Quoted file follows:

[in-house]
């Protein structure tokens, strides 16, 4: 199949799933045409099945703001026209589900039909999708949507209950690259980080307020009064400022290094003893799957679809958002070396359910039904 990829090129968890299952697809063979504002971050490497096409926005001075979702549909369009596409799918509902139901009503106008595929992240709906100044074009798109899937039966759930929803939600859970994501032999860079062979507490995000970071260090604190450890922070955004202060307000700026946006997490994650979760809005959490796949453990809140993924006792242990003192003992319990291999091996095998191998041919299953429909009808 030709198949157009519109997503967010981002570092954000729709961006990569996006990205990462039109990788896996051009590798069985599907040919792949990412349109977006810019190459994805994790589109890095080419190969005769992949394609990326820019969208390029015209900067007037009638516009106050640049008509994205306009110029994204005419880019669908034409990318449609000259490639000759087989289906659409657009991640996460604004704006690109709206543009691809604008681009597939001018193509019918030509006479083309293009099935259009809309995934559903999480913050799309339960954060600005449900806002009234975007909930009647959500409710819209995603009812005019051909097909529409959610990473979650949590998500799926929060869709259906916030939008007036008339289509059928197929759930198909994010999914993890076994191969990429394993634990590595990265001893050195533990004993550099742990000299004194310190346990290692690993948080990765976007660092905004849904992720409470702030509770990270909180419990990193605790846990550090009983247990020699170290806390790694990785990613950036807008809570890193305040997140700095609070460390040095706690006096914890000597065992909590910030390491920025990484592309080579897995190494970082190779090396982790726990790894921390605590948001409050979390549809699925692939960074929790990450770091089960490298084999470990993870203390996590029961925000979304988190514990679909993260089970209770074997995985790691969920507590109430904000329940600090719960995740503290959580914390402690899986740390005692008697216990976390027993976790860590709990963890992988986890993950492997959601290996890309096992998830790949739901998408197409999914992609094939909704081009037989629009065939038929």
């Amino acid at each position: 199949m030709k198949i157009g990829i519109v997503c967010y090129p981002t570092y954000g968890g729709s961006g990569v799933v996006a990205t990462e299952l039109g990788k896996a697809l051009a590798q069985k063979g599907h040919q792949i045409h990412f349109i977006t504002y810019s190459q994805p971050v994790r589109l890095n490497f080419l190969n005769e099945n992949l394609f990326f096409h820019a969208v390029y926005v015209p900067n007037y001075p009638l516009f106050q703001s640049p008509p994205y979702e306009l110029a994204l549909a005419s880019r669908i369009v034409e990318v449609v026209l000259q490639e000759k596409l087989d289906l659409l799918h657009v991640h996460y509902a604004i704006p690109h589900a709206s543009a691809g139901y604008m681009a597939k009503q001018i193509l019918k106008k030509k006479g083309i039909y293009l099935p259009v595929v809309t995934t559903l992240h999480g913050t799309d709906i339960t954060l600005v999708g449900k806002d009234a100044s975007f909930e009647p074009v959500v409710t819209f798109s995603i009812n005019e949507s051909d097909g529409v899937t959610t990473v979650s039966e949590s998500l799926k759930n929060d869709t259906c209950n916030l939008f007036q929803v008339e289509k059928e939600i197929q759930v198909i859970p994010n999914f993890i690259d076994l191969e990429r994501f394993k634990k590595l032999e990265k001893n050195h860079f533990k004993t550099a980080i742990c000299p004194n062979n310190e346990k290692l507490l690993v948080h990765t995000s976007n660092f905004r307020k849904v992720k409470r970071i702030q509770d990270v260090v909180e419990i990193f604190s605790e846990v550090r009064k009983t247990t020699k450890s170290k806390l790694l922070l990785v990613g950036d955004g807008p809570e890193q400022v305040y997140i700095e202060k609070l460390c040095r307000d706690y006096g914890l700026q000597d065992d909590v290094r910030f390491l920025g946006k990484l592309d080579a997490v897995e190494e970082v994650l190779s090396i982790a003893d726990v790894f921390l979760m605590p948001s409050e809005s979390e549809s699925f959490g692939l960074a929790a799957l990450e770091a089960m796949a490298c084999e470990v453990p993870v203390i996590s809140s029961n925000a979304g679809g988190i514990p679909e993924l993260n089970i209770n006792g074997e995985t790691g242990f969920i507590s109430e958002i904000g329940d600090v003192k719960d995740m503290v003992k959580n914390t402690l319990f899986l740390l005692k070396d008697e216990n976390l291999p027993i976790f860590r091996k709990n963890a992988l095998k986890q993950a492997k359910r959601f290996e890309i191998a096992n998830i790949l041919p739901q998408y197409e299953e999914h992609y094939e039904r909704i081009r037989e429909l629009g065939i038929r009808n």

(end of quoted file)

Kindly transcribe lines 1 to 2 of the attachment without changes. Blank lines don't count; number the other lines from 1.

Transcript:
[in-house]
């Protein structure tokens, strides 16, 4: 199949799933045409099945703001026209589900039909999708949507209950690259980080307020009064400022290094003893799957679809958002070396359910039904 990829090129968890299952697809063979504002971050490497096409926005001075979702549909369009596409799918509902139901009503106008595929992240709906100044074009798109899937039966759930929803939600859970994501032999860079062979507490995000970071260090604190450890922070955004202060307000700026946006997490994650979760809005959490796949453990809140993924006792242990003192003992319990291999091996095998191998041919299953429909009808 030709198949157009519109997503967010981002570092954000729709961006990569996006990205990462039109990788896996051009590798069985599907040919792949990412349109977006810019190459994805994790589109890095080419190969005769992949394609990326820019969208390029015209900067007037009638516009106050640049008509994205306009110029994204005419880019669908034409990318449609000259490639000759087989289906659409657009991640996460604004704006690109709206543009691809604008681009597939001018193509019918030509006479083309293009099935259009809309995934559903999480913050799309339960954060600005449900806002009234975007909930009647959500409710819209995603009812005019051909097909529409959610990473979650949590998500799926929060869709259906916030939008007036008339289509059928197929759930198909994010999914993890076994191969990429394993634990590595990265001893050195533990004993550099742990000299004194310190346990290692690993948080990765976007660092905004849904992720409470702030509770990270909180419990990193605790846990550090009983247990020699170290806390790694990785990613950036807008809570890193305040997140700095609070460390040095706690006096914890000597065992909590910030390491920025990484592309080579897995190494970082190779090396982790726990790894921390605590948001409050979390549809699925692939960074929790990450770091089960490298084999470990993870203390996590029961925000979304988190514990679909993260089970209770074997995985790691969920507590109430904000329940600090719960995740503290959580914390402690899986740390005692008697216990976390027993976790860590709990963890992988986890993950492997959601290996890309096992998830790949739901998408197409999914992609094939909704081009037989629009065939038929």